Speed racer: Denny Hamlin goes nearly 205 mph at Talladega | TribLIVE.com
U.S./World Sports

Speed racer: Denny Hamlin goes nearly 205 mph at Talladega

Associated Press
1796438_web1_AP_19279747172989
AP
Denny Hamlin, shown last week at the Drydene 400, ran a lap at 204.904 mph Friday at Talladega Superspeedway in pacing practice.

TALLADEGA, Ala. — Denny Hamlin climbed from his car at Talladega Superspeedway and was shocked to learn he not only had topped the speed chart but reached nearly 205 mph in pacing practice.

“It really caught me off guard,” Hamlin said Friday after his lap at 204.904 mph.

The Daytona 500 winner posted the seventh-fastest lap of the season — behind six drivers at a July practice at Daytona — in the closing moments of the first drafting session. He was the only driver to top 204, but Kevin Harvick was second fastest at 203.688 mph. Kyle Busch, who had an early fuel-pressure issue at the start of practice, was third at 203.684 and seven drivers in total surpassed 203 mph.

Speeds like that typically cause jitters in NASCAR at its fastest and biggest track, where cars have been known to flip and Kyle Larson, the only driver locked into the third round of the playoffs, wound up upside down on his roof in the spring.

Hamlin downplayed any concerns headed into Sunday’s playoff race, saying “only insurance companies” worry about speeds over 200 mph — a mark surpassed by 33 of the 44 drivers in Friday’s first practice.

The cars were slower in the final practice, with Clint Bowyer fastest at 202.042 mph while five other drivers topped 200. Harvick, who said he doesn’t even bother to look at the speeds anymore, said the window to slow the cars closed when NASCAR didn’t react prior to April’s race here.

“I was in that same group where Denny got that run, and we just got a good run on the pack,” Harvick said. “I think if they were concerned about the speed they would have probably tried to fix it after the first race here, and it doesn’t seem like anybody was really concerned with it. I don’t know what changed, but I think (the cars) will probably be over 200 miles an hour most of the day.”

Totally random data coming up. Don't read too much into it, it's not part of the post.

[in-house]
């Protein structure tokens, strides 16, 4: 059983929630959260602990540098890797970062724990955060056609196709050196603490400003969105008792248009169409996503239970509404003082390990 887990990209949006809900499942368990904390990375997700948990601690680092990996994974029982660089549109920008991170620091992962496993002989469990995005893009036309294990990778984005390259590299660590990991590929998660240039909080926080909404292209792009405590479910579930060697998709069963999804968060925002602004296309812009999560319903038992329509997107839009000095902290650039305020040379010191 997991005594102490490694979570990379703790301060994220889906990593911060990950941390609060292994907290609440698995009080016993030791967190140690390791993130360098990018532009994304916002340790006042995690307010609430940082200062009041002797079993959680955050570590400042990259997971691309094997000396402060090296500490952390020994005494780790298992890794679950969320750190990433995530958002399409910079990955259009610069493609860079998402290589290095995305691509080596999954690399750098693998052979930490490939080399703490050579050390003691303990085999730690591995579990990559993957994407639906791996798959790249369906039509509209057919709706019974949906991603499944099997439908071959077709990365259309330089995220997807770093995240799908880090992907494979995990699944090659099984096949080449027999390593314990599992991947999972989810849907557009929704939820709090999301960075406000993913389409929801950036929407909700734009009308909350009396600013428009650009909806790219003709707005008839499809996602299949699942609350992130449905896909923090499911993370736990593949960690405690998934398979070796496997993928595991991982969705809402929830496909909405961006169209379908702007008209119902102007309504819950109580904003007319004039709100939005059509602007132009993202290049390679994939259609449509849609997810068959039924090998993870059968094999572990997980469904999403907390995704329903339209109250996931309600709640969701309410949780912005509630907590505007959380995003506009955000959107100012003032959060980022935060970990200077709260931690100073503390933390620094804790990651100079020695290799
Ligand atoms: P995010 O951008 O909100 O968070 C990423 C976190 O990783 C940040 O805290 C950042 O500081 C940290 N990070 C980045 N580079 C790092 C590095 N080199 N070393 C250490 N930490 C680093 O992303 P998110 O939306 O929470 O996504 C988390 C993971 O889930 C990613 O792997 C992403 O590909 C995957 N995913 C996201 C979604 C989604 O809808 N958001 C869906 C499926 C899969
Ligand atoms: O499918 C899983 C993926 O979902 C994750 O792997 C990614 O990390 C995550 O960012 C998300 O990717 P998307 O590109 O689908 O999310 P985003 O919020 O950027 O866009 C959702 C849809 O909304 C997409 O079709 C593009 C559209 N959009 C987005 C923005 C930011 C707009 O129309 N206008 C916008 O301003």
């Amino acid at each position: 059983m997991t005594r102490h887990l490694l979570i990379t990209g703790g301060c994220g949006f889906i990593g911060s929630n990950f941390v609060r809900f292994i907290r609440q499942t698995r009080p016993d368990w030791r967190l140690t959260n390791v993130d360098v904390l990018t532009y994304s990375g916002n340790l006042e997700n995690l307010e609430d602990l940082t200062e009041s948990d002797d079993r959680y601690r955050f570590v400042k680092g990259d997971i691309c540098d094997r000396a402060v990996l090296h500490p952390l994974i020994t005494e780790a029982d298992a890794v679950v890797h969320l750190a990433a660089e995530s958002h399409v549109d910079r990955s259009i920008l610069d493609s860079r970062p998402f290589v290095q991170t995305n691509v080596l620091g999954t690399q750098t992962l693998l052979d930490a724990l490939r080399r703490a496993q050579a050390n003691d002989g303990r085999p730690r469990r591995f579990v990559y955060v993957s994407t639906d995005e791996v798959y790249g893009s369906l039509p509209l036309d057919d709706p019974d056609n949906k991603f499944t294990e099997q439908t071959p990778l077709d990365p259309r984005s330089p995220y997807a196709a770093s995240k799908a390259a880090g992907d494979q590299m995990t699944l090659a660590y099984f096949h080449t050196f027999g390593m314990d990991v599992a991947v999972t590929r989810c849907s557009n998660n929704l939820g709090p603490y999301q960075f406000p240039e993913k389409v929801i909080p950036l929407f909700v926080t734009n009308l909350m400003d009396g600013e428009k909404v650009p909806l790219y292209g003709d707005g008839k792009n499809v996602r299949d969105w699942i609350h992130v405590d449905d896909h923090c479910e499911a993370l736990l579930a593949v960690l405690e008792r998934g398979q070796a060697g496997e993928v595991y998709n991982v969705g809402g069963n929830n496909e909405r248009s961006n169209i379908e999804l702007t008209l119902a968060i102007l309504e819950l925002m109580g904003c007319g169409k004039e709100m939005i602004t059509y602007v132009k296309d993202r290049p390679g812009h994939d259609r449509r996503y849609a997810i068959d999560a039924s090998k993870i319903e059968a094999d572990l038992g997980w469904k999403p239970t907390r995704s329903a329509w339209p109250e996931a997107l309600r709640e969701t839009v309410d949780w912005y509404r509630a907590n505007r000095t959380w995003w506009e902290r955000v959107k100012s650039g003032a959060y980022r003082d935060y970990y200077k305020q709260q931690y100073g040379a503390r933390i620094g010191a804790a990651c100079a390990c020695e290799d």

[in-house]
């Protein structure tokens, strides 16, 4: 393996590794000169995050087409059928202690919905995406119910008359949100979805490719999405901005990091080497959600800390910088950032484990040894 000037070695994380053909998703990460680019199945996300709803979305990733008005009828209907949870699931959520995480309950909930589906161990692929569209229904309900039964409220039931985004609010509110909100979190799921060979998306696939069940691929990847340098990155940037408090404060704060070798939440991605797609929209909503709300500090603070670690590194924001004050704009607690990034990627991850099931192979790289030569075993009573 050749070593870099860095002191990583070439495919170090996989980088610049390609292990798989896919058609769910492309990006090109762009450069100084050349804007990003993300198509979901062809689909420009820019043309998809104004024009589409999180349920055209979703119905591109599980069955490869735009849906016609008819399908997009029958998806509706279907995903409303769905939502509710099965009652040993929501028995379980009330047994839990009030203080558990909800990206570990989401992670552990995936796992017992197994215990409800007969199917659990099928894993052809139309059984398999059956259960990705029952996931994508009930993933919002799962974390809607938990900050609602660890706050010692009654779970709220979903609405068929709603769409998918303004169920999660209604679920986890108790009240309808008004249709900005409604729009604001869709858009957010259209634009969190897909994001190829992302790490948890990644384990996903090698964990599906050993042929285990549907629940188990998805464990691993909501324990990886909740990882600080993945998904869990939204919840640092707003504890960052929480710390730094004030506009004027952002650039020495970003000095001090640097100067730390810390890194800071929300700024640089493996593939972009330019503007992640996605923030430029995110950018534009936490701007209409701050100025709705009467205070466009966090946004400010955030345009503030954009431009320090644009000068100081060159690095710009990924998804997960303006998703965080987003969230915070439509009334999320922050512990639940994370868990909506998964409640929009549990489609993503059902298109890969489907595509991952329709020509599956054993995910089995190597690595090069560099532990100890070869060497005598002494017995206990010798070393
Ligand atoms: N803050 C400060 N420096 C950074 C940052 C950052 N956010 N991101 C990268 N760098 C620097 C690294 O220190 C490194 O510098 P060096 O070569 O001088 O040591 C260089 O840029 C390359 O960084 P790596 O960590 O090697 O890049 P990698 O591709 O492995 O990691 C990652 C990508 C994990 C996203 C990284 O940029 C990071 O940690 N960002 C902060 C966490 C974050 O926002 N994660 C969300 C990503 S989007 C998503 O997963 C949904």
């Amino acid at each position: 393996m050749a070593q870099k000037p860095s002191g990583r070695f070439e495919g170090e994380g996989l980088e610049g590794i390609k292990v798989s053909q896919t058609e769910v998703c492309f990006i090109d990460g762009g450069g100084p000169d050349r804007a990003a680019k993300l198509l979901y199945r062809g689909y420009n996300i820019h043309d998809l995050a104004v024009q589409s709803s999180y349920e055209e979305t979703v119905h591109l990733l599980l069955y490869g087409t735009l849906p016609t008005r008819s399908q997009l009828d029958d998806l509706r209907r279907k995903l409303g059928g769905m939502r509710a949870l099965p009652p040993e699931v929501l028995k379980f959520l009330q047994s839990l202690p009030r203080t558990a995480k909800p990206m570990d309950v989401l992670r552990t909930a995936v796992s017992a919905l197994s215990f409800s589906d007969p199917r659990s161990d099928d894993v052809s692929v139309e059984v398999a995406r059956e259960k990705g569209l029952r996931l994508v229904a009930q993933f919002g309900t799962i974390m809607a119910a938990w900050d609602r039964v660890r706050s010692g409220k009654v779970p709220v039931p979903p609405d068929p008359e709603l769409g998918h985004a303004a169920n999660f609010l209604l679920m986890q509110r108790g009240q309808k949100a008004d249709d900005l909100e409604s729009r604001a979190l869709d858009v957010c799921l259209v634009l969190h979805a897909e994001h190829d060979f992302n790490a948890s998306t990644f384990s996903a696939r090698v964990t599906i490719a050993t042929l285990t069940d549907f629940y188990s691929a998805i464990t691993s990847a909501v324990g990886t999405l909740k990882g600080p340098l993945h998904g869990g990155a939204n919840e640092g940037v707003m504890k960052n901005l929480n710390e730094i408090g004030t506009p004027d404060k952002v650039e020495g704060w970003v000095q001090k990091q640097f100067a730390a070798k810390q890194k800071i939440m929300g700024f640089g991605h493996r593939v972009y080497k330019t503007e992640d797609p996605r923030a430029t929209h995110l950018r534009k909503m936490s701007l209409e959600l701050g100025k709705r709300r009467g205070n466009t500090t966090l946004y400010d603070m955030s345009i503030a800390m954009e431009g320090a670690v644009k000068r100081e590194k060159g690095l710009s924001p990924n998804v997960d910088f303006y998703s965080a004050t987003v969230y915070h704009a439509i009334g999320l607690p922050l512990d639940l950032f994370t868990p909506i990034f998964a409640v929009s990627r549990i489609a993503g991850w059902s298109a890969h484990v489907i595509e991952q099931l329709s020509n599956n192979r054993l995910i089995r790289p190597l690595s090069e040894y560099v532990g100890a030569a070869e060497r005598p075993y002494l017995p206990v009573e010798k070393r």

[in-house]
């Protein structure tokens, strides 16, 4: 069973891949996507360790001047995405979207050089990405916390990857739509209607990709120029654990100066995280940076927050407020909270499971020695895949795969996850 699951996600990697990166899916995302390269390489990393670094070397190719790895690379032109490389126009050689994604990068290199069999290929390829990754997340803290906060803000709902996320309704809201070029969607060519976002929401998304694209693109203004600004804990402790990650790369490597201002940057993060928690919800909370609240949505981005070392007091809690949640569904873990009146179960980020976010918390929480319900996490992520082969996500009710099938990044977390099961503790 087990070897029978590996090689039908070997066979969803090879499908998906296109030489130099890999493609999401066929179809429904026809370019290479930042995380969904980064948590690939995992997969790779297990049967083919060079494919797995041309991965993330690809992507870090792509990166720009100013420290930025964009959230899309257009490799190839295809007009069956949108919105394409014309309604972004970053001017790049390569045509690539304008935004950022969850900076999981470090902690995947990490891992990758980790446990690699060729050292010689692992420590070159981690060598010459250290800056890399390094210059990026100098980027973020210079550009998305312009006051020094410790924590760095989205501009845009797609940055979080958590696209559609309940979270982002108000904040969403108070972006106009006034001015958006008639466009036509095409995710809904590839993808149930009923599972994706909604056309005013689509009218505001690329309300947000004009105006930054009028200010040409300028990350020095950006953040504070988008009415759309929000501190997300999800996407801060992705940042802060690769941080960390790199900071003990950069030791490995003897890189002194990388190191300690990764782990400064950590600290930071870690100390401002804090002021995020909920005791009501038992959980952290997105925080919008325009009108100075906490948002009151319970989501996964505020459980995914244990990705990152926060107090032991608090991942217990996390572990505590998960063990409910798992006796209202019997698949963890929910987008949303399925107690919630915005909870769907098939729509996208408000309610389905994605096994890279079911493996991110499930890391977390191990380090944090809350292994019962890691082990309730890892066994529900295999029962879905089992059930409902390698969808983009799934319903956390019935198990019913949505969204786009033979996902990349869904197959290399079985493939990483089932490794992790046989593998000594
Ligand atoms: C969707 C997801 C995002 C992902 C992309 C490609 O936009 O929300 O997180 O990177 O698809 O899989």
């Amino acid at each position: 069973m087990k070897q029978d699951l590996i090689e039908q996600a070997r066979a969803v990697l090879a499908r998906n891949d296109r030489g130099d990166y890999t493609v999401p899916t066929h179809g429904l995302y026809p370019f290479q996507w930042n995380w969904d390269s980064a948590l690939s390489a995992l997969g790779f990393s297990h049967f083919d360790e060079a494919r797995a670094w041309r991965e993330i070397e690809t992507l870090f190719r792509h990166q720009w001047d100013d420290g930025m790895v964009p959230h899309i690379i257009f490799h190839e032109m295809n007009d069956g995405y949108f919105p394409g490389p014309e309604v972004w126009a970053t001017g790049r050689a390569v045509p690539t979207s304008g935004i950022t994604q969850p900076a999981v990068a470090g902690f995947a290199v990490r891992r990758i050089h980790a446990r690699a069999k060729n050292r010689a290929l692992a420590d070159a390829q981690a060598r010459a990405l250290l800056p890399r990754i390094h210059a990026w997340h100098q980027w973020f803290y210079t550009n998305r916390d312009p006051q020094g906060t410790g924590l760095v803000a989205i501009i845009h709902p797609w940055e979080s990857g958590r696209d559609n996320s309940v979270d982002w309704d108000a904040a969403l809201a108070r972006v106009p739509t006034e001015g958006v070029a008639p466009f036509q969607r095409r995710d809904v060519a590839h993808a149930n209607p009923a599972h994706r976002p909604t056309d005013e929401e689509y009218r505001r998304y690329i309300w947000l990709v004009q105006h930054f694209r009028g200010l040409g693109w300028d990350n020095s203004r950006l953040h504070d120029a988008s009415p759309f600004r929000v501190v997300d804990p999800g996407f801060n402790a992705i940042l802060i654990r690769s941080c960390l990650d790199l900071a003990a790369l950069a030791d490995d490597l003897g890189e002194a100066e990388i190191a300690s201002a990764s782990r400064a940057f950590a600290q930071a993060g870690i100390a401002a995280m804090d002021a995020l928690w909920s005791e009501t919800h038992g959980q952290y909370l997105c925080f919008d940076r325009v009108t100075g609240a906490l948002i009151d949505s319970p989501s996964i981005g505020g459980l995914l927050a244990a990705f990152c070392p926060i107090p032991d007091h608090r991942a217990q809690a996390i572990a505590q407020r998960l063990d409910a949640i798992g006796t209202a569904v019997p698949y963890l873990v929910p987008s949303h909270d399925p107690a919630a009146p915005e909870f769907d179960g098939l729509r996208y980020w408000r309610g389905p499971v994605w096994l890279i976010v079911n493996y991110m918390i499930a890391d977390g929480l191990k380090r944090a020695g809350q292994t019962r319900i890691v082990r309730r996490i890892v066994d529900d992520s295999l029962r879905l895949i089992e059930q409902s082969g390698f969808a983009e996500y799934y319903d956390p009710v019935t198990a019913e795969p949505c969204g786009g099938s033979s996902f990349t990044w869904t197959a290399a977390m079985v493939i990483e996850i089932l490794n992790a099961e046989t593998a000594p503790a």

The Talladega weekend schedule gave teams track time only Friday, with qualifying the only scheduled activity Saturday. It made for a condensed schedule ahead of a wild-card race in NASCAR’s playoffs. Sunday marks the middle race of this round, and four drivers will be trimmed from the remaining field next week at Kansas.

The unpredictability of Talladega makes it critical for drivers to have a smart strategy, but that’s not a guarantee of a clean race.

“I tell everybody all the time we’ve got about a 50% chance of winning or flipping 17 times,” Bowyer said. “I mean, it’s just one or the other.”

The bottom four in the standings are Joey Logano, Bowyer, Chase Elliott and Ryan Blaney. Elliott won here in April as he helped Chevrolet to its first Talladega victory since 2015, when he snapped a seven-race Ford winning streak.

But Elliott had an early engine failure Sunday at Dover and finished last to fall to the bottom of the standings just a week removed from his victory on the Roval at Charlotte Motor Speedway. He didn’t seem concerned and said he is focused on sweeping the season races at Talladega.

“I think as you get put in bad positions throughout the playoffs, really and truly your situation just becomes clearer as to what you have to do, especially when you get in the hole early,” Elliott said. “It just becomes very evident that you have to go do a really good job the next two weeks to make it through. Obviously, we don’t want our season to be over after Kansas, so we have a lot of emphasis on these next two weeks.

“I’m going to do the best job I can do, my guys are going to do the best job they can do and we’ll see where it ends up.”

Categories: Sports | US-World
TribLIVE commenting policy

You are solely responsible for your comments and by using TribLive.com you agree to our Terms of Service.

We moderate comments. Our goal is to provide substantive commentary for a general readership. By screening submissions, we provide a space where readers can share intelligent and informed commentary that enhances the quality of our news and information.

While most comments will be posted if they are on-topic and not abusive, moderating decisions are subjective. We will make them as carefully and consistently as we can. Because of the volume of reader comments, we cannot review individual moderation decisions with readers.

We value thoughtful comments representing a range of views that make their point quickly and politely. We make an effort to protect discussions from repeated comments either by the same reader or different readers

We follow the same standards for taste as the daily newspaper. A few things we won't tolerate: personal attacks, obscenity, vulgarity, profanity (including expletives and letters followed by dashes), commercial promotion, impersonations, incoherence, proselytizing and SHOUTING. Don't include URLs to Web sites.

We do not edit comments. They are either approved or deleted. We reserve the right to edit a comment that is quoted or excerpted in an article. In this case, we may fix spelling and punctuation.

We welcome strong opinions and criticism of our work, but we don't want comments to become bogged down with discussions of our policies and we will moderate accordingly.

We appreciate it when readers and people quoted in articles or blog posts point out errors of fact or emphasis and will investigate all assertions. But these suggestions should be sent via e-mail. To avoid distracting other readers, we won't publish comments that suggest a correction. Instead, corrections will be made in a blog post or in an article.